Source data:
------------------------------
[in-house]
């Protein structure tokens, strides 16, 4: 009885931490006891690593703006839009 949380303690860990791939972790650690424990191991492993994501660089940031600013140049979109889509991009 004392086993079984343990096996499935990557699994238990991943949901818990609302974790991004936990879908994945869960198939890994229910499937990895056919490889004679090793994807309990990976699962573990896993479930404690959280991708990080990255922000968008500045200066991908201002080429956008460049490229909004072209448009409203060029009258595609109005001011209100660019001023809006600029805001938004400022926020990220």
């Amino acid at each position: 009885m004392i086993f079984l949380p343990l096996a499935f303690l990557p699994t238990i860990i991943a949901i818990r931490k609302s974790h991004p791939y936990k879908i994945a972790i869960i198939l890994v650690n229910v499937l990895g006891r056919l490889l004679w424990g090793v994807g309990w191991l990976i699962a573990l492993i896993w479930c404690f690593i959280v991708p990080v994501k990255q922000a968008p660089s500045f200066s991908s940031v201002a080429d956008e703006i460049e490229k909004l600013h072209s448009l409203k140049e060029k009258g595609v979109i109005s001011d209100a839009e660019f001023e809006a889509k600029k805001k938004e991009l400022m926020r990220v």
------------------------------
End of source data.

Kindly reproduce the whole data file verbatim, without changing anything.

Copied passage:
[in-house]
């Protein structure tokens, strides 16, 4: 009885931490006891690593703006839009 949380303690860990791939972790650690424990191991492993994501660089940031600013140049979109889509991009 004392086993079984343990096996499935990557699994238990991943949901818990609302974790991004936990879908994945869960198939890994229910499937990895056919490889004679090793994807309990990976699962573990896993479930404690959280991708990080990255922000968008500045200066991908201002080429956008460049490229909004072209448009409203060029009258595609109005001011209100660019001023809006600029805001938004400022926020990220």
């Amino acid at each position: 009885m004392i086993f079984l949380p343990l096996a499935f303690l990557p699994t238990i860990i991943a949901i818990r931490k609302s974790h991004p791939y936990k879908i994945a972790i869960i198939l890994v650690n229910v499937l990895g006891r056919l490889l004679w424990g090793v994807g309990w191991l990976i699962a573990l492993i896993w479930c404690f690593i959280v991708p990080v994501k990255q922000a968008p660089s500045f200066s991908s940031v201002a080429d956008e703006i460049e490229k909004l600013h072209s448009l409203k140049e060029k009258g595609v979109i109005s001011d209100a839009e660019f001023e809006a889509k600029k805001k938004e991009l400022m926020r990220v």